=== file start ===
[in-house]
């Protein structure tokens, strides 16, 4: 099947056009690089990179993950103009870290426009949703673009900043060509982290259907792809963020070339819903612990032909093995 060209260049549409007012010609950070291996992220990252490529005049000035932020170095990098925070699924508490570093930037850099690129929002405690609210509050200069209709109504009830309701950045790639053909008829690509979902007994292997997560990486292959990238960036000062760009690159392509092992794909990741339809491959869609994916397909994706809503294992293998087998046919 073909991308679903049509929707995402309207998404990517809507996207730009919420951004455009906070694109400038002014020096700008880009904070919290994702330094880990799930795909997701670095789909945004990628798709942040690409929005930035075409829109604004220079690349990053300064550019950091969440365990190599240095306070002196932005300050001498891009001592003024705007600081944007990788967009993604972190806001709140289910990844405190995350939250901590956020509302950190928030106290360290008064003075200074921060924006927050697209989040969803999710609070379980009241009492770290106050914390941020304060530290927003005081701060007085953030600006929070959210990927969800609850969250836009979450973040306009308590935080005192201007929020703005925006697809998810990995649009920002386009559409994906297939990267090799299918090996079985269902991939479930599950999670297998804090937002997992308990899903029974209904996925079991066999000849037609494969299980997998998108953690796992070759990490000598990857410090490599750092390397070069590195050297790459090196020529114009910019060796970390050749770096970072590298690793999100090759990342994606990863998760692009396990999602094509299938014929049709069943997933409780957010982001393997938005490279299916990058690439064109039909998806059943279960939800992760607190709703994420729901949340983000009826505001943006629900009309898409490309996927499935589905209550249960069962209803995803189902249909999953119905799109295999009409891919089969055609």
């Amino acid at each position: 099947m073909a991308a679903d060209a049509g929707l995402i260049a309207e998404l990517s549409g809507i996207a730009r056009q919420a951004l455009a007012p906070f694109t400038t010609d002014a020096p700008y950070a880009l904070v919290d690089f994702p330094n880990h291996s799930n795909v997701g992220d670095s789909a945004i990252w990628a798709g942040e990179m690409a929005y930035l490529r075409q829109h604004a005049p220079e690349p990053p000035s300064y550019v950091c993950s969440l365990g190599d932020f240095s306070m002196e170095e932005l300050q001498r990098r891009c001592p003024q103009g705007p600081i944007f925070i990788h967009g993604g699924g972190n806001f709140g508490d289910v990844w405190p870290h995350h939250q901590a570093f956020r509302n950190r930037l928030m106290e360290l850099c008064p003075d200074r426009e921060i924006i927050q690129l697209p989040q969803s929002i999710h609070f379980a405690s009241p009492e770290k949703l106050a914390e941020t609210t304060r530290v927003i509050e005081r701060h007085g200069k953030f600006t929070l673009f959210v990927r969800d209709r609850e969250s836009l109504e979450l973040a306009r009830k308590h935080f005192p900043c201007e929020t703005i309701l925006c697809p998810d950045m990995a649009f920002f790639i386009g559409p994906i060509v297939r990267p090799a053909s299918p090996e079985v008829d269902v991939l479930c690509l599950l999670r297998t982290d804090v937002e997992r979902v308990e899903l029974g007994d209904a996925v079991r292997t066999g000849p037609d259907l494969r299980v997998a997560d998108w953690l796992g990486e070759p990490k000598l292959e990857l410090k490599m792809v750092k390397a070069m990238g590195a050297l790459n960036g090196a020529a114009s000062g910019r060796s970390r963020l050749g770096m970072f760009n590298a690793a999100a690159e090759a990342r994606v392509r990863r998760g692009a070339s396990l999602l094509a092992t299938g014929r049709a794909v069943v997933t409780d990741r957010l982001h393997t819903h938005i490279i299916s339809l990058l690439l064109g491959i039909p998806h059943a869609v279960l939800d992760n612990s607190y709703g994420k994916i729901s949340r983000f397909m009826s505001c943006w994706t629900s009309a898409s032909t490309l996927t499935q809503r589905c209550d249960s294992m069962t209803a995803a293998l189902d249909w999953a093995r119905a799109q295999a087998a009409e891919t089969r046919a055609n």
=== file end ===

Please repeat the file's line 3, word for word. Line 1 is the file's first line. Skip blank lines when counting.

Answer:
């Amino acid at each position: 099947m073909a991308a679903d060209a049509g929707l995402i260049a309207e998404l990517s549409g809507i996207a730009r056009q919420a951004l455009a007012p906070f694109t400038t010609d002014a020096p700008y950070a880009l904070v919290d690089f994702p330094n880990h291996s799930n795909v997701g992220d670095s789909a945004i990252w990628a798709g942040e990179m690409a929005y930035l490529r075409q829109h604004a005049p220079e690349p990053p000035s300064y550019v950091c993950s969440l365990g190599d932020f240095s306070m002196e170095e932005l300050q001498r990098r891009c001592p003024q103009g705007p600081i944007f925070i990788h967009g993604g699924g972190n806001f709140g508490d289910v990844w405190p870290h995350h939250q901590a570093f956020r509302n950190r930037l928030m106290e360290l850099c008064p003075d200074r426009e921060i924006i927050q690129l697209p989040q969803s929002i999710h609070f379980a405690s009241p009492e770290k949703l106050a914390e941020t609210t304060r530290v927003i509050e005081r701060h007085g200069k953030f600006t929070l673009f959210v990927r969800d209709r609850e969250s836009l109504e979450l973040a306009r009830k308590h935080f005192p900043c201007e929020t703005i309701l925006c697809p998810d950045m990995a649009f920002f790639i386009g559409p994906i060509v297939r990267p090799a053909s299918p090996e079985v008829d269902v991939l479930c690509l599950l999670r297998t982290d804090v937002e997992r979902v308990e899903l029974g007994d209904a996925v079991r292997t066999g000849p037609d259907l494969r299980v997998a997560d998108w953690l796992g990486e070759p990490k000598l292959e990857l410090k490599m792809v750092k390397a070069m990238g590195a050297l790459n960036g090196a020529a114009s000062g910019r060796s970390r963020l050749g770096m970072f760009n590298a690793a999100a690159e090759a990342r994606v392509r990863r998760g692009a070339s396990l999602l094509a092992t299938g014929r049709a794909v069943v997933t409780d990741r957010l982001h393997t819903h938005i490279i299916s339809l990058l690439l064109g491959i039909p998806h059943a869609v279960l939800d992760n612990s607190y709703g994420k994916i729901s949340r983000f397909m009826s505001c943006w994706t629900s009309a898409s032909t490309l996927t499935q809503r589905c209550d249960s294992m069962t209803a995803a293998l189902d249909w999953a093995r119905a799109q295999a087998a009409e891919t089969r046919a055609n």